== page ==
Celtic Swingers

Publication: Melody Maker
Date Printed: ?
By: Barry McIlheney

Rallying behind the battlecry 'Lend me £10 and I'll buy you a drink', The Pogues are leading the forward commando unit dedicated to destroying the new Toryism of pop. Eulogising the Dubliners and threatening to drink the entire world under the table, they are currently demolishing preconceptions on the Elvis Costello tour. Barry McIlheney joins them as they go over the top.

Absolute horror. That, friends, is the only description that can be applied to the expression on the face of the very young Anglo-Saxon chap standing at the bar of Brighton's Top Rank Club. There he was, having forked out the precious readies for a ticket to a concert given by one Elvis Costello, and now he had arrived at the scene of the big show, hoping no doubt to sink a pleasant few pints while his feet were being warmed by the usual anonymous support act.

Instead, his face now began to go through a whole range of contortions. What on earth is that noise coming from the direction of the stage? That, sir, is an absolutely rip-roaring version of a song called "Transmetropolitan", a drunken diddley-eye bash of quite massive proportions, giving everyone, yourself included, a chance to join in on the crucial yip-aye-ehs in the chorus.

And those people up there, what's going on, this meant to be a pop concert, not some riotous Irish ceilidh, who can it possibly be? They, sir, are just about the best thing to have burst out of the woodwork in the last few months, a supreme blend of...ah, stuff it mate, they're called The Pogues, so why not just shut up and dance?

All this, you must remeber, took place a good seven days before even the whiff of an Irish accent in Brighton had the boys in blue whisking you off for some serious interrogation. Tonight, just 200 yards from the once-Grand Hotel, the talk was not of shadows on the skin of democracy, one into touch, but the much more pressing problem of where to slake a truly massive thirst.

This, perhaps, is one of The Pogues stranger features, the fact that just watching them, and listening to all those songs about shady bars and the demon drink, actually makes the attentive member of the audience seriously contemplate a rather huge bender. God only knows what the effect must be on the band themselves, but one look at the table we are now sitting around does give some credence to this half-pickled theory. These boys - and let's not forget Rocky, the far from-token-female-are all very fond of their sauce. So, with a suitable amount of fire in the beer belly, it is surely time to consider the little we know about Stiff's latest heroes and take a brisk walk through the miles and miles of untapped territory.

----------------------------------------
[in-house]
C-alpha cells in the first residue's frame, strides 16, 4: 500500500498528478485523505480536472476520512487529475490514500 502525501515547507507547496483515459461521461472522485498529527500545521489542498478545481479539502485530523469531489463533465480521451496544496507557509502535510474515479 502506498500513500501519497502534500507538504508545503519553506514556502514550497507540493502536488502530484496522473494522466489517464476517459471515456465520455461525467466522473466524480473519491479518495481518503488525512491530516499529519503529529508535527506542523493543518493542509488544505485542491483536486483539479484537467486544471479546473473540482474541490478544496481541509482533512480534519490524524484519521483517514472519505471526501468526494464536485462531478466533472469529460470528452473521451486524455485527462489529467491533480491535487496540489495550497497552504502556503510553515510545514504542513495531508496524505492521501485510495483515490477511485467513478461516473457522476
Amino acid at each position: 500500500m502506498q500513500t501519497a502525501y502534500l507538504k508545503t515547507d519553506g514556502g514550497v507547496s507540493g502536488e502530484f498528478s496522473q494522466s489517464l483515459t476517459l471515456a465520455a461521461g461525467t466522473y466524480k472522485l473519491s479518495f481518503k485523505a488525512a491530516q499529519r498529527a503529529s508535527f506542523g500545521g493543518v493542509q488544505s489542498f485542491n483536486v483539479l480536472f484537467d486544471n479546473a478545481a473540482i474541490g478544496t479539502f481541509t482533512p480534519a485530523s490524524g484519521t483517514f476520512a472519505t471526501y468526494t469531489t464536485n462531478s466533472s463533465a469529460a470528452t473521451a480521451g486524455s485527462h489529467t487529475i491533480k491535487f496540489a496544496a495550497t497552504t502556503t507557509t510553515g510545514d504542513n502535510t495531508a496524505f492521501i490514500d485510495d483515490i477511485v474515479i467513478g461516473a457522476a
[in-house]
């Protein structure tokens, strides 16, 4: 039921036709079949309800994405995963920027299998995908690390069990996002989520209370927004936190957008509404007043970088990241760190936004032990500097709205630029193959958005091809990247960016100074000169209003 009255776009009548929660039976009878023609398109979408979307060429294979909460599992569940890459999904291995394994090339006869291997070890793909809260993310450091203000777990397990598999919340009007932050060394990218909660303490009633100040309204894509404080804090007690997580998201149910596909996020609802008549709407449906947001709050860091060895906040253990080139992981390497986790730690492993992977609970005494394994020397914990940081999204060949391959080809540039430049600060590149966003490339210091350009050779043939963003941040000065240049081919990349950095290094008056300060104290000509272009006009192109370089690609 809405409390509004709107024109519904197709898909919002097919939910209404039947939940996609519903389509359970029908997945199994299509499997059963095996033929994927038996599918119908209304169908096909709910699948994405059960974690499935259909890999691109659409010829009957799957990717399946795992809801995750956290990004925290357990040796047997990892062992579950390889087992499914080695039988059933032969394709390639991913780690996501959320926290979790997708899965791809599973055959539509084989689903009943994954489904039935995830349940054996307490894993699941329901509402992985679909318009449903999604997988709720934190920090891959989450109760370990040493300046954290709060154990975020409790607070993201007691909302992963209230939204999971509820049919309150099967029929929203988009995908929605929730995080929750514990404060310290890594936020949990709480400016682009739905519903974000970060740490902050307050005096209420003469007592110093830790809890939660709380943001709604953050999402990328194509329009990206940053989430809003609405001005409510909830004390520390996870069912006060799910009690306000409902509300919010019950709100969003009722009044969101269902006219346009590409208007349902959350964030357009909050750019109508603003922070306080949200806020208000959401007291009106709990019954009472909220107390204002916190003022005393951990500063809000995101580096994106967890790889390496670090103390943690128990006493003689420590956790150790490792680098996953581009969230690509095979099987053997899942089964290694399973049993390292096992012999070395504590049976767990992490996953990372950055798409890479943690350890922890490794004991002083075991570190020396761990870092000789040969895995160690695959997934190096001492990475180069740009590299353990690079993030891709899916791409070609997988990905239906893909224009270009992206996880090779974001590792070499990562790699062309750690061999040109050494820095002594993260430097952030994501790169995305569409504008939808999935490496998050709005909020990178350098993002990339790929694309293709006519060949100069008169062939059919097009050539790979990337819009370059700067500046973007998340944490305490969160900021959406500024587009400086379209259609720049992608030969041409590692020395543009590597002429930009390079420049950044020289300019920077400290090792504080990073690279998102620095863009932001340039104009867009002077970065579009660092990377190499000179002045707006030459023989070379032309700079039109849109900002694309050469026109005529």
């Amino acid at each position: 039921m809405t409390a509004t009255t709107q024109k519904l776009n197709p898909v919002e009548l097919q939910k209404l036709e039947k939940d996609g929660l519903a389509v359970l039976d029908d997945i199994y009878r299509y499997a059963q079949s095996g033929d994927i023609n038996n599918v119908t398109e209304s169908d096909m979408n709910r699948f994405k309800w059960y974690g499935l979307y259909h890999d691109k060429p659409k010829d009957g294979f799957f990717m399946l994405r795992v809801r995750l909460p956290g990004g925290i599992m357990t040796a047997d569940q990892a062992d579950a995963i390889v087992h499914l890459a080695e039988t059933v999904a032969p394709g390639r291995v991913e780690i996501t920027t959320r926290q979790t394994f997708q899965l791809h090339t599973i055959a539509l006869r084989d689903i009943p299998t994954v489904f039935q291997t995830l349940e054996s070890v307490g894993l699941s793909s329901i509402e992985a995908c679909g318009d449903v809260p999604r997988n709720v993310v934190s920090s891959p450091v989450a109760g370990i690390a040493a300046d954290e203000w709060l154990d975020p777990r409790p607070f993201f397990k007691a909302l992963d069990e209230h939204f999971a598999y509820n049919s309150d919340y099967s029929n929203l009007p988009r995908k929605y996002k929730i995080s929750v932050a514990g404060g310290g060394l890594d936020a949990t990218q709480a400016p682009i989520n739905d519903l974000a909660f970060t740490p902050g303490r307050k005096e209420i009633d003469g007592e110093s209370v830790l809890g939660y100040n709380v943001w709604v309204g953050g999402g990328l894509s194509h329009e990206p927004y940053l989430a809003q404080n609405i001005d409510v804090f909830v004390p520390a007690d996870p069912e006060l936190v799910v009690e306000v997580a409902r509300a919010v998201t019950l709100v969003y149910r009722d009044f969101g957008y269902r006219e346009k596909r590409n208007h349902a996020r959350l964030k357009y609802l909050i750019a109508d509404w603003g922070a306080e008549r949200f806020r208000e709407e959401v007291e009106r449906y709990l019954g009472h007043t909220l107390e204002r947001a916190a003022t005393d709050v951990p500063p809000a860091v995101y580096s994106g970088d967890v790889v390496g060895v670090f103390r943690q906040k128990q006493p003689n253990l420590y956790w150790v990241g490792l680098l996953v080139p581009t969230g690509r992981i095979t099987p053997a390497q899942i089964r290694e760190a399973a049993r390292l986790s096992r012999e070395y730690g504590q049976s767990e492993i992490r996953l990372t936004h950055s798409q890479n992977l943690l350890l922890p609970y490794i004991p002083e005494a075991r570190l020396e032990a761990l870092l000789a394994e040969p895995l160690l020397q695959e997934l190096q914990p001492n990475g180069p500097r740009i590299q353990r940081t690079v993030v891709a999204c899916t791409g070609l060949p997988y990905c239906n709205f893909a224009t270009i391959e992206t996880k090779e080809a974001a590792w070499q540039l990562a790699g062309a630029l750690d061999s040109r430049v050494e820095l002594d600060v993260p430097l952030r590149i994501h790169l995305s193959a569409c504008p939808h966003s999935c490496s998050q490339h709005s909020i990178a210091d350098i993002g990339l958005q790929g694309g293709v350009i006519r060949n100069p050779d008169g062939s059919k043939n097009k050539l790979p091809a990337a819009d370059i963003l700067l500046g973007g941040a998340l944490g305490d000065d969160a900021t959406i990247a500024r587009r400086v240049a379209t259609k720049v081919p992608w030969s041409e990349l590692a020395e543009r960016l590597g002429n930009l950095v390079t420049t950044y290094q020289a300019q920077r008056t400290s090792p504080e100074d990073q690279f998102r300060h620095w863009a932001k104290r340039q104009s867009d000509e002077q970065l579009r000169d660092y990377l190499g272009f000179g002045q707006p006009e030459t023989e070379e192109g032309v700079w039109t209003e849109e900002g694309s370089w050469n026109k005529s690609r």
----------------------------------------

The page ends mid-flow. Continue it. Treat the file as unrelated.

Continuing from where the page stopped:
The story to date is a fairly brief one: basically a tale of how one Shane MacGowan survived the now legendary attack on his ear way back in punkier days, sought refuge in his old Irish music collection, and decided to make a go of peddling this strange mixture of drunken nights and tearful goodbyes around the London pubs. He met up with a few of his old mates who also liked that sort of stuff, and they formed a funny group called Pogue Mahone. This when translated into coloquial tongue, meant kiss a nether region old boy, not really the sort of thing that goes down well in Playlist House. It was soon changed to the fairly inoffensive Pogues, a recording deal was signed, and the debut album, "Red Roses For Me", duly arrived on the doorstep last week with a surprising lack of attendant chaos.

It is, of course, a hard record to describe in cold print, by virtue of its sheer emotional appeal, but let's just say that it provoked a big enough reaction round this part of the world for at least one landlord to serve his long threatened eviction order. Still, the floor caving in to a particularly hectic stomp through side on cannot really have helped the hapless tenant's case. That then is the past, now updated to include the current guest spot on the Elvis Costello tour. The uncharted regions take just a little bit longer to explain.

To begin with, ladies and gentlemen of the jury, these Pogues people talk a lot about the Emerald Isle, fairly wear their shamrocks on their sleeves and all that, yet one fact, must here be taken into account. None of them, with the exception of the exceptional Mr. MacGowan, have actually spent more than a few days residing in that fair country. I rest my parochial case, only to find the aforementioned MacGowan steaming in the defence.

"You see, to us, none of that really matters. If you don't live in Ireland, then the next best thing is to live in North London or Hammersmith where you hear the same sort of Country and Irish music in all the bars. Anyway, nobody says that UB40 can't play reggae just because they weren't born in Jamaica. There's a lot of snobbery in that sort of attitude, and it doesn't really bother us too much."

This talk of snobbery and blatant confessions of about the lack of Celtic blood leads on naturally enough to another standard accusation leveled against The Pogues. They can't play.

"If anybody thinks that what we are trying to do is pure Irish music, then they are way out of line. We've all got far to much respect for that form of music to even try to and get close to it in terms of playing. What we are doing is much closer to a group like the Dubliners, than to somebody like say, Seamus Ennis. I mean we are not even in the same, the sameuniverse as him, you know? We only play stuff that we really like and stuff we know we can play. And that tends to be drinking songs from the country and Irish pubs of North London."

Not Seamus Ennis, then, but perhaps a more temporal association with the rest of the burgeoning countrybilly scene in the capital?"

"No, we've always been totally separate, and in fairness all those bands are very different from one another. Like the Boothills are nothing like the Skiff Skats, who are nothing like The Men They Couldn't Hang, and so on. And the basic, difference between us and all of them is that we play music exclusively from these islands while they tend to go more for the American influences."